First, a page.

Brady Corbet takes the stage for his second film, with Natalie Portman starring in this ’intellectually-charged spectacle’
Dir. Brady Corbet. US. 2018. 112 mins.
While Lady Gaga does her best to play a rootsy singer who’s nothing like Lady Gaga in A Star Is Born, Natalie Portman is altogether incendiary playing, to all intents and purposes, Lady Gaga – and Madonna, and maybe a touch of Taylor Swift – in Vox Lux.
Vox Lux is intellectually charged spectacle, with one foot in the Euro-art tradition and the other ankle-deep in the pop zeitgeist
This challenging, unapologetically cerebral cogitation on pop stardom and the post-modern malaise is the second film by actor turned writer-director Brady Corbet. Having established himself in films by Michael Haneke, Ruben Östlund, Olivier Assayas et al as the go-to American guy for European art cinema, Corbet launched himself as a cineaste in his own right with 2015’s bold but somewhat solemn Jean-Paul Sartre adaptation The Childhood Of A Leader. That film had admirers but left many sceptical – yet its follow-up leaves no doubt about Corbet’s audacity, imagination and intelligence.
Vox Lux is intellectually charged spectacle, with one foot in the Euro-art tradition and the other ankle-deep in the pop zeitgeist. With original songs by chart-conquering songwriter Sia and a dazzlingly witty, forceful lead from Portman, Vox Lux should sell well wherever there’s an appetite for auteur innovation.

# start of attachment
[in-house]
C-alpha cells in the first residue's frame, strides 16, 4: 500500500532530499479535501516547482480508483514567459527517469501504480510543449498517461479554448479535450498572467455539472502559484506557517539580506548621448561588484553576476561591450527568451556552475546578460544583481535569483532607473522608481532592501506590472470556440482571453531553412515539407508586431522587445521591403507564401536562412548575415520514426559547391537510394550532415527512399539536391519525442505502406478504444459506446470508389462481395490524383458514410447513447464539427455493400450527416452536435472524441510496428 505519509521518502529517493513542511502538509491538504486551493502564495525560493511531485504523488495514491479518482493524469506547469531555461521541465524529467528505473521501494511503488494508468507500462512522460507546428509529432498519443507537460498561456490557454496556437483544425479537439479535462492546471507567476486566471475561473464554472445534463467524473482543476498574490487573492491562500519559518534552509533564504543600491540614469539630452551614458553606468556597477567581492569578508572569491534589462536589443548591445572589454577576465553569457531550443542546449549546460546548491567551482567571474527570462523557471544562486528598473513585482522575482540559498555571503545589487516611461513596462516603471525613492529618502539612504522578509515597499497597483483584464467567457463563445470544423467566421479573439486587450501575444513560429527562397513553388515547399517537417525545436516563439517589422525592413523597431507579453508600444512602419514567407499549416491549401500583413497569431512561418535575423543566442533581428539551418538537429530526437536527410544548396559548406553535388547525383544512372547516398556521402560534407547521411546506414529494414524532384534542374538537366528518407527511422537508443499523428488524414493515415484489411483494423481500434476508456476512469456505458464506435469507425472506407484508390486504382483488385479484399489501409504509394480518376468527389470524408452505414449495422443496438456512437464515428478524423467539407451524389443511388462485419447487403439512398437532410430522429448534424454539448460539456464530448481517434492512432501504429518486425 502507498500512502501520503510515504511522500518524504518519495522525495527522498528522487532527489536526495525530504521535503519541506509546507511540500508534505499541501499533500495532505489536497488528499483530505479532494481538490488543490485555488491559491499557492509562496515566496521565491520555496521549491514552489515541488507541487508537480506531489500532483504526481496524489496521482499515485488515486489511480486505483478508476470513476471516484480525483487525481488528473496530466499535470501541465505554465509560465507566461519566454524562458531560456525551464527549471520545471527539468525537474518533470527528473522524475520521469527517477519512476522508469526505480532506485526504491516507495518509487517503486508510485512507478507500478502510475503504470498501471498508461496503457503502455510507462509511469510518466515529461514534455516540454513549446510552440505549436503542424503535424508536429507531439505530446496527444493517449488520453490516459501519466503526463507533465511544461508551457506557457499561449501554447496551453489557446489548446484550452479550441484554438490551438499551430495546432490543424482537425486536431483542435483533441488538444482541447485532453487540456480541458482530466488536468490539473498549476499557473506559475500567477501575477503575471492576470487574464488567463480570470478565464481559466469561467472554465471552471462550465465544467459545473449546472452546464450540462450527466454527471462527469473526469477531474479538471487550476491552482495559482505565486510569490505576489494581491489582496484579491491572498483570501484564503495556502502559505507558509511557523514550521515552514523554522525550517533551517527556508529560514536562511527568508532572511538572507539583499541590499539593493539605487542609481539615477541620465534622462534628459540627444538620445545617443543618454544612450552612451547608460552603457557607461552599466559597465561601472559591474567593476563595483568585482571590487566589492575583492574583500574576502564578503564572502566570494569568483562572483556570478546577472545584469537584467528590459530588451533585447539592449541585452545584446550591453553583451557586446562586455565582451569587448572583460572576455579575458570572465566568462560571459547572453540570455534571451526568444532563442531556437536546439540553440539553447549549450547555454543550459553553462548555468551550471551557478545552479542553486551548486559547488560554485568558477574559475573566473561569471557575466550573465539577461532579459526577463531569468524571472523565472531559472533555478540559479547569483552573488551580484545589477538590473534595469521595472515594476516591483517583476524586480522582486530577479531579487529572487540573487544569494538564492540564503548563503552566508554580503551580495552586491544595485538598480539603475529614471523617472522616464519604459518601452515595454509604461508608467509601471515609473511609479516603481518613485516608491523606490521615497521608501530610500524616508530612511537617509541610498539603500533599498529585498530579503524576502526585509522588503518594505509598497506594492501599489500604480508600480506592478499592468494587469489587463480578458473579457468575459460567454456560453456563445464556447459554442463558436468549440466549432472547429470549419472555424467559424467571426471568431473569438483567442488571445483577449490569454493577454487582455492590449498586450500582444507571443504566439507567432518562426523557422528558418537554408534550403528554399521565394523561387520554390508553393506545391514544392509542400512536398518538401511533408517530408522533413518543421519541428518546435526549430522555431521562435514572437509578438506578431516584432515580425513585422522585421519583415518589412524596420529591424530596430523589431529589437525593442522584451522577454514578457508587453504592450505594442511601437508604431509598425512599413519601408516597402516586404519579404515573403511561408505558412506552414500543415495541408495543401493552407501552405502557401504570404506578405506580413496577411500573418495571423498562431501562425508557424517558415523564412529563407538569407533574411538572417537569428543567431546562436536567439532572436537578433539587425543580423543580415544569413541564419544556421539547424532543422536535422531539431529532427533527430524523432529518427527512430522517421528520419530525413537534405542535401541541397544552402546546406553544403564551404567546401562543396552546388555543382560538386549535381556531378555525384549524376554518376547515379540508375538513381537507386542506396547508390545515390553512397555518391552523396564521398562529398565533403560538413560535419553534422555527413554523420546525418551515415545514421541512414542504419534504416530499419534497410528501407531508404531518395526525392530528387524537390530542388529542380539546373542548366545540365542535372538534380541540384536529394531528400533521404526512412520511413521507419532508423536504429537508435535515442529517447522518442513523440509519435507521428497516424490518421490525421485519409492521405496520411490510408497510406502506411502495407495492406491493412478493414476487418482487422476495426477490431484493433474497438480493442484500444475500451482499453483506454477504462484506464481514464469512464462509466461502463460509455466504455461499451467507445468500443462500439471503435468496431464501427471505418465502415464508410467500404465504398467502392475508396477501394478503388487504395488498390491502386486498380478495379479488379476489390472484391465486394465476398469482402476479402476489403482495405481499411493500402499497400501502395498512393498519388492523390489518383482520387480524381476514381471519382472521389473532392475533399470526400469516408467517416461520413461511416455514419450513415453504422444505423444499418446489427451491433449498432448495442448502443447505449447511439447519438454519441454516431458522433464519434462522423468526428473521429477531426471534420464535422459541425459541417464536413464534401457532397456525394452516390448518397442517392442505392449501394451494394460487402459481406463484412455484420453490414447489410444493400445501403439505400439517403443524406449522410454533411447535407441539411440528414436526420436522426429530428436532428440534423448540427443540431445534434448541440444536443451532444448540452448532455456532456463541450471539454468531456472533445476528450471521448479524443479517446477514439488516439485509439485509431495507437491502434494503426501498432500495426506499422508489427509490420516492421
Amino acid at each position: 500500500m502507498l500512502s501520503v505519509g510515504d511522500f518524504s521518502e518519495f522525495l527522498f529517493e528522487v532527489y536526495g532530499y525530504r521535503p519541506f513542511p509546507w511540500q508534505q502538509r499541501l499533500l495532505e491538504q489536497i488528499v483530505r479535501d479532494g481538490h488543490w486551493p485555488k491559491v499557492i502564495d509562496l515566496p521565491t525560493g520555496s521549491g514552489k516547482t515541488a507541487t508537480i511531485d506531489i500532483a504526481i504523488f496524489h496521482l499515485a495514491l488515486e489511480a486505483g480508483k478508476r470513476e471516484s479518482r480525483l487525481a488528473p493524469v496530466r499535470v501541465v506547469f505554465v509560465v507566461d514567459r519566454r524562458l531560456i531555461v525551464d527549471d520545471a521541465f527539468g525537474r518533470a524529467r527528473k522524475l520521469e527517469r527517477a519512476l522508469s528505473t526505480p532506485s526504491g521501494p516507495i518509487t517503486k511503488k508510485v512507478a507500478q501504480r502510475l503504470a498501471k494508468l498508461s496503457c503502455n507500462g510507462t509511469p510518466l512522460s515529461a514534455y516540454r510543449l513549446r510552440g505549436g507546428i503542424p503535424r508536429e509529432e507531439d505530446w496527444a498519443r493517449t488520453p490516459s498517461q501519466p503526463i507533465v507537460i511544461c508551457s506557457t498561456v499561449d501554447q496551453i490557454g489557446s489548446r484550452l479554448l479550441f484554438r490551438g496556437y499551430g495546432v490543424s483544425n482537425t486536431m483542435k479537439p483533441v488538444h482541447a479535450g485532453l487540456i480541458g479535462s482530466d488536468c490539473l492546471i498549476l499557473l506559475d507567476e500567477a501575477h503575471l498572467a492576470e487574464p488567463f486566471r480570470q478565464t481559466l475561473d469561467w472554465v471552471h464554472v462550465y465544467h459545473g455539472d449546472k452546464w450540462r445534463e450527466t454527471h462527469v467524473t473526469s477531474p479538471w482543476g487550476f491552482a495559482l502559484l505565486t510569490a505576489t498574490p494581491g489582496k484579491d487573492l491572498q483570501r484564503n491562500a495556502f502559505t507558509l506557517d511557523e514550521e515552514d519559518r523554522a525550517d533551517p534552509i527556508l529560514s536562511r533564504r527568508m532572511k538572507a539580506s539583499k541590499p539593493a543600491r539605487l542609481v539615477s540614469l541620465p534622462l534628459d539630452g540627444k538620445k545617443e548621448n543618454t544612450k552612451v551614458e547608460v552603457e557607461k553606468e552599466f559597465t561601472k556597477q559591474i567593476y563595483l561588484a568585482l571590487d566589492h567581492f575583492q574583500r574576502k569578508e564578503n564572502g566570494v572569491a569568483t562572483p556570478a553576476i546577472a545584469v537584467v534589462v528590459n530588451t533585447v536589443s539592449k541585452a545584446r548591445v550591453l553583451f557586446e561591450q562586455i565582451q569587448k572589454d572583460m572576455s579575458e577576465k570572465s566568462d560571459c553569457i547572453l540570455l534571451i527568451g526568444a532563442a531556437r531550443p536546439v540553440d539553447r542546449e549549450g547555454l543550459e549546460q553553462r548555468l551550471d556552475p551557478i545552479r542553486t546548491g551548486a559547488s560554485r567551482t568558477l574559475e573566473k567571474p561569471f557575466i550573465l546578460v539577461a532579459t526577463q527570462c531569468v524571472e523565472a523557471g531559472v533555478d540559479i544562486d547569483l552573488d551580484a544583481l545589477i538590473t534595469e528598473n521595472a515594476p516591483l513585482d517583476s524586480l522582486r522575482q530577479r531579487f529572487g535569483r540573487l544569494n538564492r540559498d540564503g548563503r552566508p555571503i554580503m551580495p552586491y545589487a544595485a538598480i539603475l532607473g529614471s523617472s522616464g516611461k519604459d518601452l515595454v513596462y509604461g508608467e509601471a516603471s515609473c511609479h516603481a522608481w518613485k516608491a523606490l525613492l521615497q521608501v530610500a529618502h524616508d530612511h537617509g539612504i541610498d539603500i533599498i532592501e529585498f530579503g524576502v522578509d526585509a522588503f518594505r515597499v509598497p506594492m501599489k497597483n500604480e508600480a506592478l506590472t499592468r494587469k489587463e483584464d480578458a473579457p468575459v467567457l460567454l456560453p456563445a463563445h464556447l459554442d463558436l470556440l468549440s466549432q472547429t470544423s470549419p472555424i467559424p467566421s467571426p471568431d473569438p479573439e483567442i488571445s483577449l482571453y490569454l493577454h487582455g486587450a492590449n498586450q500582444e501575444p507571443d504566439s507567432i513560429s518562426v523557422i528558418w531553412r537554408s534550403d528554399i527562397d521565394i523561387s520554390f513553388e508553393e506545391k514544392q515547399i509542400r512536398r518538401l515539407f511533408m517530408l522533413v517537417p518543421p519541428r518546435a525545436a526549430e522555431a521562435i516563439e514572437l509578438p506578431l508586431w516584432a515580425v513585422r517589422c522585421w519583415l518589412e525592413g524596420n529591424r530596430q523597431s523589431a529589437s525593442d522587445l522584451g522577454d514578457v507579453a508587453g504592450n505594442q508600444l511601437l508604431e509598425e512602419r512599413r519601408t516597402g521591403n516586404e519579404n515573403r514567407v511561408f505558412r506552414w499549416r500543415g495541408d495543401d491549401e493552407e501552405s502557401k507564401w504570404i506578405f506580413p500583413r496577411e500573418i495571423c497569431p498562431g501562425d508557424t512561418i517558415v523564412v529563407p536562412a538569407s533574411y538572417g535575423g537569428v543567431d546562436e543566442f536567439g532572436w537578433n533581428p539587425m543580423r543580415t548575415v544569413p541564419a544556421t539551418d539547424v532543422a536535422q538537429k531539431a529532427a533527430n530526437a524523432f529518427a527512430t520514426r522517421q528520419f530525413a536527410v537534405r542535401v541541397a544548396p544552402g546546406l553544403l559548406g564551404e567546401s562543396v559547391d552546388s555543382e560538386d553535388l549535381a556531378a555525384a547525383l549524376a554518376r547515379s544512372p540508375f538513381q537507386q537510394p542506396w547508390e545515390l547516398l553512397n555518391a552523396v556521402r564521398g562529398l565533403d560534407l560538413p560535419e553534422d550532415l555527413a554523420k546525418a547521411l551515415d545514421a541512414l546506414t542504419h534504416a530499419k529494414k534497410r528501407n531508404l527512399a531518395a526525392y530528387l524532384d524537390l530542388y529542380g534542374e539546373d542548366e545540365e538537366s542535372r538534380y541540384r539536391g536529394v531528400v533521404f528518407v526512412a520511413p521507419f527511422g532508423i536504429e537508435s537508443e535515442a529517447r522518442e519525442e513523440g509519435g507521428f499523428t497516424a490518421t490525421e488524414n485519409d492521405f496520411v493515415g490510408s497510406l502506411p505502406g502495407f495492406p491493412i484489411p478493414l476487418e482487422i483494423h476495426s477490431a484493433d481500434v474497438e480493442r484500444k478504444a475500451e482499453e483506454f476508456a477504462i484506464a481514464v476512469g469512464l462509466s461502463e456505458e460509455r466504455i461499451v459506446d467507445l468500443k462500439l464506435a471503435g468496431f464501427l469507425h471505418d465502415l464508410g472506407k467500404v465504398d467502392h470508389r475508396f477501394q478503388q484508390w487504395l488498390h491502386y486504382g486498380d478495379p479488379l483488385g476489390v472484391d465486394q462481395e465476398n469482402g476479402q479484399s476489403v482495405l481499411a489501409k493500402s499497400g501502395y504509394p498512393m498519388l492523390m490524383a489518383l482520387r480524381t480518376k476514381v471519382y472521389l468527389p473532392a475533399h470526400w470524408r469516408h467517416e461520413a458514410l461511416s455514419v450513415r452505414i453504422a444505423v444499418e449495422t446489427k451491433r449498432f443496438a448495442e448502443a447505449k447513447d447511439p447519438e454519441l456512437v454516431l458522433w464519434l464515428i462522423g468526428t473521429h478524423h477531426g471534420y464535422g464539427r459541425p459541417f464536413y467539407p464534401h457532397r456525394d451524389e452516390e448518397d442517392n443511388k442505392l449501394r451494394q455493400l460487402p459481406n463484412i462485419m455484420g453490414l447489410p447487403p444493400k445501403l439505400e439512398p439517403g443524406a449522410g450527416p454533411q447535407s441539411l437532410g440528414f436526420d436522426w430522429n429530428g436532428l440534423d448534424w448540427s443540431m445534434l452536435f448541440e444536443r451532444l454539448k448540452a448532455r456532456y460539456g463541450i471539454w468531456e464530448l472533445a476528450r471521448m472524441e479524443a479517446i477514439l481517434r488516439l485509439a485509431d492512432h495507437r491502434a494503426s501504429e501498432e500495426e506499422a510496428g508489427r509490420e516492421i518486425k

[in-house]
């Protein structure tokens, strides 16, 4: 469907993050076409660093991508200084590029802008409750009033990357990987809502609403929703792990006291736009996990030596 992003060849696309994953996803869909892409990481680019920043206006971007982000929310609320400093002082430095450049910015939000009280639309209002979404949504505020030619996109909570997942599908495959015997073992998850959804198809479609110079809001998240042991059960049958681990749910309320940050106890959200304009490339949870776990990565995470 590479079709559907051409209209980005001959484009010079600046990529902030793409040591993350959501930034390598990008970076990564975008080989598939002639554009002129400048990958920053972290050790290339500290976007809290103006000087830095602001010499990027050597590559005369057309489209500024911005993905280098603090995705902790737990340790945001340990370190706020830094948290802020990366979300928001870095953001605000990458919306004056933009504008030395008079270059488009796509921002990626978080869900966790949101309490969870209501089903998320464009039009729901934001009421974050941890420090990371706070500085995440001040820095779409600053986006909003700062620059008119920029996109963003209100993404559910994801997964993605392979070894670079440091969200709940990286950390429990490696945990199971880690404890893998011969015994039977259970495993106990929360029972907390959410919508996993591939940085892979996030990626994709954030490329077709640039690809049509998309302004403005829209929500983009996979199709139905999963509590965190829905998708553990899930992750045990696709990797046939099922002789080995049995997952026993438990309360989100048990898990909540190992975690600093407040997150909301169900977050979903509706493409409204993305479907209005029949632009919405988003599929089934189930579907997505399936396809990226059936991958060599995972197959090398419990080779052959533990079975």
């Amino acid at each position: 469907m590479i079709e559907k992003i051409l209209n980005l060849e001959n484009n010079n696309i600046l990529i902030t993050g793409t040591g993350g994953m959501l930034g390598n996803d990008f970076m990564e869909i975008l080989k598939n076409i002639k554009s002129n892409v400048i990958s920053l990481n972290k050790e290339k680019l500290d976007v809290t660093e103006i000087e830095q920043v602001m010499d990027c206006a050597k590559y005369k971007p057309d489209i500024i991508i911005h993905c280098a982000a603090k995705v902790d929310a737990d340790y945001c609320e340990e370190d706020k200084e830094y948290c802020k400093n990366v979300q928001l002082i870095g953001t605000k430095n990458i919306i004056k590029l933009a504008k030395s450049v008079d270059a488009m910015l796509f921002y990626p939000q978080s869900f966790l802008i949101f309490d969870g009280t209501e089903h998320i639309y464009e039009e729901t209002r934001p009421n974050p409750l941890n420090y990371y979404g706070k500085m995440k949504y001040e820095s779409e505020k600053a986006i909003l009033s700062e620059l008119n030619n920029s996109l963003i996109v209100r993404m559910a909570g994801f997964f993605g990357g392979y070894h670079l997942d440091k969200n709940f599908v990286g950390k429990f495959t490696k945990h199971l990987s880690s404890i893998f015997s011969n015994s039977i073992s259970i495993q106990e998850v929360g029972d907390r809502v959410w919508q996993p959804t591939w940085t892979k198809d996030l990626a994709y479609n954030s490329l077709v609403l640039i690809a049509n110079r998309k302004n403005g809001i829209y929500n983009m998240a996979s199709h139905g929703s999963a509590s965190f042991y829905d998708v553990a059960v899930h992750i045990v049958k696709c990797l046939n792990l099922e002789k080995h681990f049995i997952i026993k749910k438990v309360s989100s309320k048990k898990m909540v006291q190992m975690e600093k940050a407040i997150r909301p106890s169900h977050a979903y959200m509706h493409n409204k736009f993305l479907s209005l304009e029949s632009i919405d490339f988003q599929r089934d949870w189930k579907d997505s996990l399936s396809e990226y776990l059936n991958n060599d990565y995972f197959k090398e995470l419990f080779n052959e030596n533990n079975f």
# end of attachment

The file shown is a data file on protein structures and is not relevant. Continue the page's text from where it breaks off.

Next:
Divided into two acts and a prelude, and narrated in a (somewhat cumbersomely written) voice-over by Willem Dafoe, Vox Lux – subtitled ‘A Twenty-First Century Portrait’ – begins in 1999 in the US town of New Brighton. Teenager Celeste (Raffey Cassidy) is caught in a shooting attack at her school, emerging as the only survivor. While in hospital, she is taught music by her older sister Eleanor (Stacy Martin), and her artless song at a commemoration event goes on to become a sort of healing anthem for America.
This proves the first hit of a hugely successful pop career. Signing up with a short-tempered, foul-mouthed manager (Jude Law), singer Celeste and songwriter Eleanor are whisked off on a recording trip to Sweden, which turns out to be a loss-of-innocence tour for them both.
The film then jumps forward to 2017 to show Celeste (now played by Portman), as a well-established adult megastar, on the verge of returning to her hometown for a concert promoting her new album Vox Lux. But things are shaky in her world. She has drug problems and a fragile psyche, is at daggers-drawn with the increasingly sidelined and put-upon Eleanor, and has a delicate relationship with Albertine, her daughter by a long off-the-scene English rocker; in an inspired casting twist, Albertine too is played by Raffey Cassidy, as if the daughter had inherited all the traumas of her mother.
To add to Celeste’s problems, a group of terrorists in Croatia has carried out a massacre wearing masks apparently inspired by one of Celeste’s music videos – resulting in the increasingly addled star giving a rampantly ill-advised speech of sympathy that’s really about damage limitation PR.